Xolela Mangcu, a sociologist and public intellectual in South Africa, observed that western interventions on medical problems such as HIV AIDS make matters worse if they ignore local community cultures and capacities. Paul Markham of the Gates Foundation agreed, adding that the great challenge for western donors is to recognize the importance of people’s civic agency. Tai Mendenhall of the University of Minnesota’s Citizen Professional Center described a case study called Family Education Diabetes Series (FEDS) initiative, which embodies the approach which Mangcu and Markham urged. FEDS, a supplement to standard care on diabetes for members of the American Indian community in the Twin Cities, was created through collaborative work between health scientists and providers and the Indian community throughout the initiative, from early efforts in relationship-building and establishing mutual respect and trust, to brainstorming the program’s design, educational foci and format, public visibility, implementation, and ongoing modifications. Well-documented health benefits have been found to come from the community-owned and community driven nature of the initiative.
In sum, civic science is democratizing science, as Fred Kronz, director of Science and Technology Studies at NSF colleagues put it on a policy panel moderated by Abbott. The panel also included Ann Bartuska, Deputy Undersecretary for Research, Education and Economics at USDA and Markham of Gates.
As workshop organizers gathered on Saturday morning, October 4, to review the outcomes, a news story from the American Academy for the Advancement of Science (AAAS) underscored the challenges: “Battle Between NSF and House Science Committee Escalates.” The story details an unprecedented review of personal files by the House committee investigators. “The visits from the staffers, who work for the U.S. House of Representatives committee that oversees NSF, were an unprecedented—and some say bizarre—intrusion into the much admired process that NSF has used for more than 60 years to award research grants.” http://news.sciencemag.org/policy/2014/10/battle-between-nsf-and-house-science-committee-escalates-how-did-it-get-bad?utm_campaign=email-news-weekly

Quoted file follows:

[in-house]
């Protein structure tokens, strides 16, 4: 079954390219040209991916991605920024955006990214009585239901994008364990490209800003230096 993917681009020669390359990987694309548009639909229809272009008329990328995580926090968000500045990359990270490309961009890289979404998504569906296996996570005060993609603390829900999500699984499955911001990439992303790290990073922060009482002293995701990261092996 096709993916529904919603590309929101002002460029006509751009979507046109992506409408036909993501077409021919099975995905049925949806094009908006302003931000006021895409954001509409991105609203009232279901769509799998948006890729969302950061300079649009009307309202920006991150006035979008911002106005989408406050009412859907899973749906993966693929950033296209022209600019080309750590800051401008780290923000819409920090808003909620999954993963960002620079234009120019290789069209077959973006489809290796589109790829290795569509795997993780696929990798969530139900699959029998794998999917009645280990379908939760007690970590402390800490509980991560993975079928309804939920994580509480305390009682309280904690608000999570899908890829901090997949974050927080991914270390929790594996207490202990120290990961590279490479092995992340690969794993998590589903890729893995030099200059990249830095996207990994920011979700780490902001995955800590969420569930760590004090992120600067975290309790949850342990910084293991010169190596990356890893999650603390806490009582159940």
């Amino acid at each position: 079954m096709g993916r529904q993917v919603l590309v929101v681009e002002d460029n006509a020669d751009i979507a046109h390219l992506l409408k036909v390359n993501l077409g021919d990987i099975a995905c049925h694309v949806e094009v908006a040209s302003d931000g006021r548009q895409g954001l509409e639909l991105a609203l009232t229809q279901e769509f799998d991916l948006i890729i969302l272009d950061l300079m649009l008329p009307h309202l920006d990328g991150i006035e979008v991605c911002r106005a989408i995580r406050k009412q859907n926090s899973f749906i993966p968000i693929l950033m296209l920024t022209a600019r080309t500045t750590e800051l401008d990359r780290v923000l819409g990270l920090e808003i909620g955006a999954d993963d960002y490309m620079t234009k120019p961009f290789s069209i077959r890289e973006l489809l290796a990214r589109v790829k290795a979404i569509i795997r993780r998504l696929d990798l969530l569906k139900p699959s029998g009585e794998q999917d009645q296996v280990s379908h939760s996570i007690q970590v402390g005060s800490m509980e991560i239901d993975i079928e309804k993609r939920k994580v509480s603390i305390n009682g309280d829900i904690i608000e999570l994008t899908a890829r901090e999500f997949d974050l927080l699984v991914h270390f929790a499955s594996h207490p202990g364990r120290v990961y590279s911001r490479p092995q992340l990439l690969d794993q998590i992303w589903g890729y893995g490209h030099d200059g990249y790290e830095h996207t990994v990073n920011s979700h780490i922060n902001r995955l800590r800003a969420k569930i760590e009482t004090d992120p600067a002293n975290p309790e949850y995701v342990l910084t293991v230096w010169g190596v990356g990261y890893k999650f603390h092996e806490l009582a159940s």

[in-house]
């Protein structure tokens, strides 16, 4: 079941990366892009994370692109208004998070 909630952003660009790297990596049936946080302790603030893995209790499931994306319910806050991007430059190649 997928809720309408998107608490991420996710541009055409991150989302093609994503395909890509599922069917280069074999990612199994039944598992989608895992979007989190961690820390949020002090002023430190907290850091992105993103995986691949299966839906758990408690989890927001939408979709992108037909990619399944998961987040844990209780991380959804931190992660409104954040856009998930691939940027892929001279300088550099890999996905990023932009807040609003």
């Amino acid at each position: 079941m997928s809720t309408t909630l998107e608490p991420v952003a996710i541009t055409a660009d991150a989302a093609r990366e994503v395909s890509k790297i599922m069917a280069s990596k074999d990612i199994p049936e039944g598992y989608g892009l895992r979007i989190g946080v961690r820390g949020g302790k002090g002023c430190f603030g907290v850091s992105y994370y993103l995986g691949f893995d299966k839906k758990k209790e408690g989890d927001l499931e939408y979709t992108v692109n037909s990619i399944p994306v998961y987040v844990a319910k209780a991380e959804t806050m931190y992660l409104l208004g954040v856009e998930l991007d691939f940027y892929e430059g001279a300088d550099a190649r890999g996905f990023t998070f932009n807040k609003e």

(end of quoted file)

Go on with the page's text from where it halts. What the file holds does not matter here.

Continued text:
The AAAS news story illustrated the demonizing of scientists widespread today, and also the potential of civic science to provide a different, constructive lens. Because so many controversies –from evolution and climate science to educational reform and higher education’s role in job creation– are infused with caricatures of scientists and also illustrate the need for scientists and their partners to deepen their democratic capacities, civic science could help move many science-related endeavors from defensive posture to efforts with broadly majoritarian and cross-partisan support.
My conversations last week in DC with two prominent conservative intellectuals, surprised that scientists would participate in a workshop on the topic and that NSF would fund it, also intimated such potential.
The group Saturday discussed the idea of a cross-partisan civic science organization, incorporating empowering and capacity building civic practices into science and society. We developed ideas for an initial leadership group for the next stage of civic science and its first meeting, and sketched possible ideas for a civic science organization in partnership with sympathetic groups and institutions.